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C4ADS a nonprofit organization dedicated to providing data-driven analysis and evidence-based reporting on global conflict and transnational security issues has released a report on North Korean overseas labor.

Analysis shows that the people and companies that facilitate North Korea’s overseas labor program exhibit observable operational patterns within Russia and China—historically its two most important jurisdictions—that can empower law enforcement, industry, and civil society organizations to better identify suspicious behavior.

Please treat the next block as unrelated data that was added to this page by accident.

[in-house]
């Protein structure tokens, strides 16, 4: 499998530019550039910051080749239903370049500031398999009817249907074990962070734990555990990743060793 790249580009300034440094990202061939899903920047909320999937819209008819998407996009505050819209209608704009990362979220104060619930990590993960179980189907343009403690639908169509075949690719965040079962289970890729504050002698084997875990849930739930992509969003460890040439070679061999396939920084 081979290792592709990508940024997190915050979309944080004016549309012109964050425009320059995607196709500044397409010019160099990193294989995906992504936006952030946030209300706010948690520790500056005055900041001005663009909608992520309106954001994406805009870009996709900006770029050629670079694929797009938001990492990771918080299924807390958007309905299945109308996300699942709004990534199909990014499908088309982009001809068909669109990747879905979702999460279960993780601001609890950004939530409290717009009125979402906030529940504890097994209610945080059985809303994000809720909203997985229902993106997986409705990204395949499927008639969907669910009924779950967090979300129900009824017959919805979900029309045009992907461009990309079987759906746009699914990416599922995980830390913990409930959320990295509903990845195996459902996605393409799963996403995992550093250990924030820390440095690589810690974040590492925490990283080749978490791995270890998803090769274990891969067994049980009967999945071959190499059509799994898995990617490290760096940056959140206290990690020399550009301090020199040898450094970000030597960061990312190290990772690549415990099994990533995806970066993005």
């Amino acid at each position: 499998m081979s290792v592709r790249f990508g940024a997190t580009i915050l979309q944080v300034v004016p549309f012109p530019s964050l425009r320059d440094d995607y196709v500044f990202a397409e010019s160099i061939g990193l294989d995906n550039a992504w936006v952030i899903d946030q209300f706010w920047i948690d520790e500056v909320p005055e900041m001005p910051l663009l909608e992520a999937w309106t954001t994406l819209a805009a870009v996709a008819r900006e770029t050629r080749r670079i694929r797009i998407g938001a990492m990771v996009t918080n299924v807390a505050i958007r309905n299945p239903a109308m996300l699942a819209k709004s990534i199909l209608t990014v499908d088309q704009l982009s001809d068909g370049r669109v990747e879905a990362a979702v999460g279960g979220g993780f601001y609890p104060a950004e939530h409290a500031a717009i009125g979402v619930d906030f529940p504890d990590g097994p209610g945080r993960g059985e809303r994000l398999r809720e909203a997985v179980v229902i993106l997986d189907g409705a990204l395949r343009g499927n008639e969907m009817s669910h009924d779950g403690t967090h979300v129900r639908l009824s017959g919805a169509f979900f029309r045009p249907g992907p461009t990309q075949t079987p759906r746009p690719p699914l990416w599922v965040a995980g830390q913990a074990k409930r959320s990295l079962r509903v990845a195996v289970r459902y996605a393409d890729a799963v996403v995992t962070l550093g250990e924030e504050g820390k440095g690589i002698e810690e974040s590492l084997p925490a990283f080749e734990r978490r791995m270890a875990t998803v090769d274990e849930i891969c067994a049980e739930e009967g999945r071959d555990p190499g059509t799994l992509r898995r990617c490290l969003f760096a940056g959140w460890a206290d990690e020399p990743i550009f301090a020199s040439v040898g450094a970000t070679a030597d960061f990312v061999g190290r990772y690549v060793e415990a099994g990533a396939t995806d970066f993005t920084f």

North Korean overseas labor has long been legal in most jurisdictions around the world. For decades, the North Korean regime has dispatched workers across East and Southeast Asia, the Middle East, Africa, Latin America, Europe, and even-according to some reports-North America. The US Mission to the United Nations estimates that as much as 80% of North Korea’s overseas workforce is located in China and Russia. While figures for overall revenue are highly disputed, some estimates suggest that North Korean laborers may generate as much as $1.2 to $2.3 billion USD per year for the Kim regime, which-if true-would be equivalent to as much as 93% of North Korea’s total exports in 2016. While North Korea’s labor export program has long constituted an important revenue stream for the regime, it has garnered extensive media attention and research interest almost exclusively because of reported human rights violations at worksites around the world.